Their technology is good and they have expanded into many new markets. They have a number of benefits to their solution – but oddly price is no longer one of them. In fact they seem quite stubborn about it and although have broadened their offerings to include things like cellular phones – they still have a $500/mo minimum requirement for any new customer. They shook things up initially offering a great price – but alas someone is always cheaper and customers are not particularly loyal in the SMB bandwidth market. Cbeyond needed a new strategy to retain their customers and once again they changed the rules. Their prices are reasonable, but they don’t even try to position themselves as the low cost provider any more. They changed the game. Now they are offering a broad range of services that few if any competitors can match. This forces their competitors to position their services against a few of Cbeyond’s services – leaving migration gaps that customers are unwilling to take on for a minor savings.
They have done this with both their Single offerings as well as their bundled offerings. Take for example their SIPConnect service. They are selling SIP trunks for $30/mo – two to three times the market price – but it isn’t so simple. Included in their $500/mo SIPConnect service is Internet service complete with SIP/voice prioritization. They also offer a fax solution which causes problems for most of their SIP competitors. They bundle in some Long distance, an 800 number, and fax to email. Compare this against one ISP, plus another SIP provider, plus some prioritization hardware, plus a POTs carrier for fax, plus, an LD carrier and it becomes clear how they win.
But the bigger strategy is to bundle together things that aren’t normally bundled. In addition to their core offerings around voice and Internet bandwidth, they now offer cellular phone service, wireless Internet service, desktop backups, whale mail, hosted MS Exchange complete with BES for their cellular service, mobile GPS/mapping service with their cellular services, web hosting, conferencing calling, web collaboration services, VPN services, SIP trunks, and more. All of these services are at reasonable pricing, but clearly the one throat to choke value prop is the key for the initial sale.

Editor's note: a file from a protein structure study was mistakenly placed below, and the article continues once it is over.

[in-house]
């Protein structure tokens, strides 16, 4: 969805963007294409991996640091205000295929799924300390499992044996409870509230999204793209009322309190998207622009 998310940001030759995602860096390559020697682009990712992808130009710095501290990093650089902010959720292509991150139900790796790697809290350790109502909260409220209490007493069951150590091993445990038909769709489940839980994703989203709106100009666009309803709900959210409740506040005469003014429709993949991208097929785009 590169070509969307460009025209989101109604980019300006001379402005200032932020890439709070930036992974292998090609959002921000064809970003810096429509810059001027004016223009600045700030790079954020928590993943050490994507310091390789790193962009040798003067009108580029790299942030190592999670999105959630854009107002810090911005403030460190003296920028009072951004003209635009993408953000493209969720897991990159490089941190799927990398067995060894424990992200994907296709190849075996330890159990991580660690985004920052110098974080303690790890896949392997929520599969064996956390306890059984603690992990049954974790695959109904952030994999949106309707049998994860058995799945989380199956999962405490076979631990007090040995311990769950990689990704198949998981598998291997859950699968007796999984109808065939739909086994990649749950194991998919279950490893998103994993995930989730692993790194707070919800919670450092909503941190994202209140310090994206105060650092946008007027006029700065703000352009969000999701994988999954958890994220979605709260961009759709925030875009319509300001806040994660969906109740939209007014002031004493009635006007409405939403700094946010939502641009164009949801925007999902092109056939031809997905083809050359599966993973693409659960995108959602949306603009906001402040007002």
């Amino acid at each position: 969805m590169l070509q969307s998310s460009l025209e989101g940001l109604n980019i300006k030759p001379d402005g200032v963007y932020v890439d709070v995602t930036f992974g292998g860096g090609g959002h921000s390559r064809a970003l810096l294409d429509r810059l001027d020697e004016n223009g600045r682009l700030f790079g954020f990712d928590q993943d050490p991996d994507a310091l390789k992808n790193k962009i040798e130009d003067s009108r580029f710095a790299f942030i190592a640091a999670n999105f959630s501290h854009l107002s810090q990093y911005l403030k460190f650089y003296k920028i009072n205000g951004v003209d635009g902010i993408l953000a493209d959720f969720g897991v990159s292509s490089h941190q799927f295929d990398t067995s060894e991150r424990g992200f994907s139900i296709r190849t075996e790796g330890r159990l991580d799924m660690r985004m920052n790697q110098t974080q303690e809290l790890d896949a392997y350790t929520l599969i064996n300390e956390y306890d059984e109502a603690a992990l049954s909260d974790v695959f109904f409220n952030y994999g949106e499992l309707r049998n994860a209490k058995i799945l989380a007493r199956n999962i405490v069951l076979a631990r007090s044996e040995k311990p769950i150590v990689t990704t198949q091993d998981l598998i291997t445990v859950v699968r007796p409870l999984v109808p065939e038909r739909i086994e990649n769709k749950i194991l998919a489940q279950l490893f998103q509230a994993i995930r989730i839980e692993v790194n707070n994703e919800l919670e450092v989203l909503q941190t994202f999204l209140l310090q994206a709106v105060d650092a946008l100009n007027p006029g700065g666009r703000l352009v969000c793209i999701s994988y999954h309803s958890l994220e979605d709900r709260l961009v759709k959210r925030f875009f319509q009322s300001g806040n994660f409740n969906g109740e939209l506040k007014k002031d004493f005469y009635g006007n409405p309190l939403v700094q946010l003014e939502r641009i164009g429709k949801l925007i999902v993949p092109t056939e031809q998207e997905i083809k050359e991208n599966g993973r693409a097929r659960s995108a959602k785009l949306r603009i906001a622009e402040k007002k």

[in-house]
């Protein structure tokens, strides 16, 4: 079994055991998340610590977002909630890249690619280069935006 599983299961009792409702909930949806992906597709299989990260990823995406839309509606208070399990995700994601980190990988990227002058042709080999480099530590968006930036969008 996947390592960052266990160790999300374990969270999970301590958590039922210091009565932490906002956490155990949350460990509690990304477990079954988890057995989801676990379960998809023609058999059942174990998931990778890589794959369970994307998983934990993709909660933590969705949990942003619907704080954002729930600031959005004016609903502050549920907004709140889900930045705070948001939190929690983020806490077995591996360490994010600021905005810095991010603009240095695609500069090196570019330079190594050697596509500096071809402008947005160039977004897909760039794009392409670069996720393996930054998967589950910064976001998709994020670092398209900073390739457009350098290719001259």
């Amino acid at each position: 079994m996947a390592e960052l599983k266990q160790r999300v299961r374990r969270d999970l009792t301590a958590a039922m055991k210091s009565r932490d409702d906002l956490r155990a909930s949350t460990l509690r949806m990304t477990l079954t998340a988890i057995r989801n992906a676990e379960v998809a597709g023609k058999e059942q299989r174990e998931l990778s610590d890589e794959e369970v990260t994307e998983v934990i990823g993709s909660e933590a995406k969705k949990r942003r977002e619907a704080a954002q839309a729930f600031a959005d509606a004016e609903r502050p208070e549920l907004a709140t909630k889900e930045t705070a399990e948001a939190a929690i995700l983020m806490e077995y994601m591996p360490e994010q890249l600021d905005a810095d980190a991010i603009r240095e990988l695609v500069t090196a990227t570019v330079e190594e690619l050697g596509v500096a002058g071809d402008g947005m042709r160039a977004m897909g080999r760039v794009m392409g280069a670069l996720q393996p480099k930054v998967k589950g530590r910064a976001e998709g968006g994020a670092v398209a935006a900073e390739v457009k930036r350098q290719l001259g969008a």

But the real strategy is customer stickiness. I think this was probably discovered by accident –just the initial Beyond Voice 1 which combined voice and data services was more sticky than traditional data or voice services – because to change vendors meant that both IT and Telecom had to agree. And the IT department wasn’t about to change their security/firewall rules and update DNS information so the voice department could save a few cents on specific calls. But that is just two services, add in cellular contracts (all of which come with a new term commitment with each new phone), Blackberry services and hosted Exchange and now the cost to the customer to change carriers becomes pretty major. There is nothing illegal or even immoral about this approach – it is a fine value approach and the customer can leave anytime they want assuming their contract is up. Each service is effectively optional and the customer would not sign up unless there was a reasonable value proposition. But the secret is each service – say cellular might be compared against alternatives, but the exit strategy of quitting all of Cbeyond on a specific date is rarely evaluated up-front. As long as Cbeyond remains reasonably competitive (price and service), I can’t see how a customer can ever afford to fire them.
Cbeyond is transitioning an industry from cutthroat pricing to horizontal value while their competitors are still trying to catch up on dynamic bandwidth. Meanwhile Cbeyond has kept their sales model simple and still relies on fresh graduates. I just met a sales VP in Denver that I will guess has a lot more pairs of white socks than black socks in his dresser. I’ve learned over the years not to underestimate Cbeyond – they get execution and I think this strategy is right on. Other carriers, particularly cellular carriers, don’t seem at all concerned about churn. Carriers tend to only concern themselves with new customers – and somewhat unable to make the connection that new customers eventually become old customers only to be a new customer somewhere else. If Cbeyond manages to keep their aggressive sales model combined with a strong retention model they will likely become the primary vendor in each of their geographic markets (which is also expanding very quickly).